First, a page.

Supplements That May Help IBS

Medically Reviewed by Carol DerSarkissian, MD on July 22, 2022
3 min read

There’s no cure for IBS, but along with a healthy diet, nutritional supplements may help ease your symptoms.

But while most supplements aren’t harmful, some may not be right for you if you have another health condition. You could also have side effects.

Talk with your doctor before trying any of the ones below.

It's the first line of defense against the symptoms of IBS, especially constipation. The best way to get it is naturally, like through whole grains, fruits, vegetables, and beans. Over-the-counter supplements that dissolve in water (called soluble fiber) may help if you have a hard time getting it in your diet. Be sure to drink lots of water while you take them.

Too much fiber can sometimes make cramping and gas worse. If your symptoms don’t get better, talk to your doctor. They may recommend a dietitian who can give you a meal plan that can help you.

Probiotics are “good” bacteria that may ease the belly pain and gas you get with IBS. There aren't specific recommendations on how much you should take, which kinds, or how often. Studies have shown there is a potential for benefit, but more research is needed.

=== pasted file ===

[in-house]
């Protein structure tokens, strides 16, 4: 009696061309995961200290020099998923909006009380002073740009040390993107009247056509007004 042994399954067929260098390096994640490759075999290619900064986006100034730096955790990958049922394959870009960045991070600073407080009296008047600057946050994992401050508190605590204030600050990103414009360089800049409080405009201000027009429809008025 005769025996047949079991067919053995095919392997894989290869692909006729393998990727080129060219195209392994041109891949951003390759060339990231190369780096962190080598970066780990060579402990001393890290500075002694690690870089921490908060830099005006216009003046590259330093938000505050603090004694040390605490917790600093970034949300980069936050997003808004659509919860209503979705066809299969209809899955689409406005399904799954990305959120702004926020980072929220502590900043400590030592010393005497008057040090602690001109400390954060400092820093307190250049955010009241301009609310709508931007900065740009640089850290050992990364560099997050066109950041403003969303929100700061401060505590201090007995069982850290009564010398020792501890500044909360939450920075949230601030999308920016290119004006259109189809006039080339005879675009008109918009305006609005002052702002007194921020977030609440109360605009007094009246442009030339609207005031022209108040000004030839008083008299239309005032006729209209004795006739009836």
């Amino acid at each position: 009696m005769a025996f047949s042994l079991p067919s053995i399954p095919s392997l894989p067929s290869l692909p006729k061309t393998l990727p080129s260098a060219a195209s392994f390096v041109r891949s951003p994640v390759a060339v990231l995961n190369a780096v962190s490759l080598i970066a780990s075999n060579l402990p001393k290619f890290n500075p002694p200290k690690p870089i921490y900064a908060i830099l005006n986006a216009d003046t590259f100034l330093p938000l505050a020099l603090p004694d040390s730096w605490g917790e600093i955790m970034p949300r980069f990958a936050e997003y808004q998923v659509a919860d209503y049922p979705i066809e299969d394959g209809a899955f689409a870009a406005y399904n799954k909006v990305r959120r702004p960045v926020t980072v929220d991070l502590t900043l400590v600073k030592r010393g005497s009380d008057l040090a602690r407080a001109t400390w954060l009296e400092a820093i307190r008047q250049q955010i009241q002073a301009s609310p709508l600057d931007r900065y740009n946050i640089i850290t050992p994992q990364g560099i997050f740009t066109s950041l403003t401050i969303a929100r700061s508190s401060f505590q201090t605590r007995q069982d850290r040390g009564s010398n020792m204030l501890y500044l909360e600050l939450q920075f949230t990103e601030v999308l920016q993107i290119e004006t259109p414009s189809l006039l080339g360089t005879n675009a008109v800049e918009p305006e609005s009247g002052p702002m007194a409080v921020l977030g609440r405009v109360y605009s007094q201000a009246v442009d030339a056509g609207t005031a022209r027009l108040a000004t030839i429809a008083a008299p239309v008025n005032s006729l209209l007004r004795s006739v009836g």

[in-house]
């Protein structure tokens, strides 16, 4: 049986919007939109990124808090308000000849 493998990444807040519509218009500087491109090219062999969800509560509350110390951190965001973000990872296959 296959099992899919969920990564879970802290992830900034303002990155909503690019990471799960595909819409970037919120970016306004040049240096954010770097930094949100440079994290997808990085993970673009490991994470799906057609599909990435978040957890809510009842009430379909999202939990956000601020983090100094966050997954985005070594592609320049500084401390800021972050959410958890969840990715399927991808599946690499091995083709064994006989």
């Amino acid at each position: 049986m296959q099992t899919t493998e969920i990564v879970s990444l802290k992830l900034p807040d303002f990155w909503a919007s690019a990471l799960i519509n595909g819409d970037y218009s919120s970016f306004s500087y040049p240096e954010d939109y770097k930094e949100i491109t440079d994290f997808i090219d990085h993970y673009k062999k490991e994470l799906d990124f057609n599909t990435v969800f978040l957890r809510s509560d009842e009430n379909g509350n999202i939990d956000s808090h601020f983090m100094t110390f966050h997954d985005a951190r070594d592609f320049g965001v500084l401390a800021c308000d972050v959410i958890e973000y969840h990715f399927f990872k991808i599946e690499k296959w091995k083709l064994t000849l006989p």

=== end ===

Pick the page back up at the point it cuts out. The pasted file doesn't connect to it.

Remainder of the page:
You can take supplements as capsules or sprinkle them as a powder on food. You also can get probiotics naturally in foods like yogurt, aged cheeses, kimchi, sauerkraut, miso, and tempeh.

Prebiotics: These sugars serve as food for “good” bacteria and can help them grow. There’s not a lot of research on these supplements and how they can help with IBS, but they’re not harmful for most people. Fruits and vegetables are also good sources of prebiotics, especially bananas, onions, garlic, leeks, asparagus, and artichokes, plus soybeans and whole wheat foods.

Synbiotics: These are a combination of probiotics and prebiotics. Early studies show these might help people with IBS. But doctors need more research to learn if and how they should be recommended.

This soluble fiber supplement may boost the number of good bacteria in your intestines. Research shows it may also ease constipation and diarrhea and help with belly pain.

People in some studies said taking it gave them a better quality of life.

This supplement traces its roots as far back as ancient Greece, Rome, and Egypt. Though it’s been used for tension headaches, it’s most common use now is to help with IBS.

It can ease pain caused by inflammation. There’s no standard recommendation for how much to take or for how long, but some studies have shown that one or two capsules of enteric-coated peppermint oil three times a day for 6 months can help with constipation, diarrhea, and other issues.

You can take it in many forms, like capsules or a liquid. You can put it in drinks like tea.

Many other supplements have a connection to IBS. For example, some people find that chamomile or blond psyllium helps with their symptoms. Certain combinations of Chinese herbs could ease IBS pain for others.

But there’s not enough research related to IBS on those, or on any of the following, for doctors to recommend them: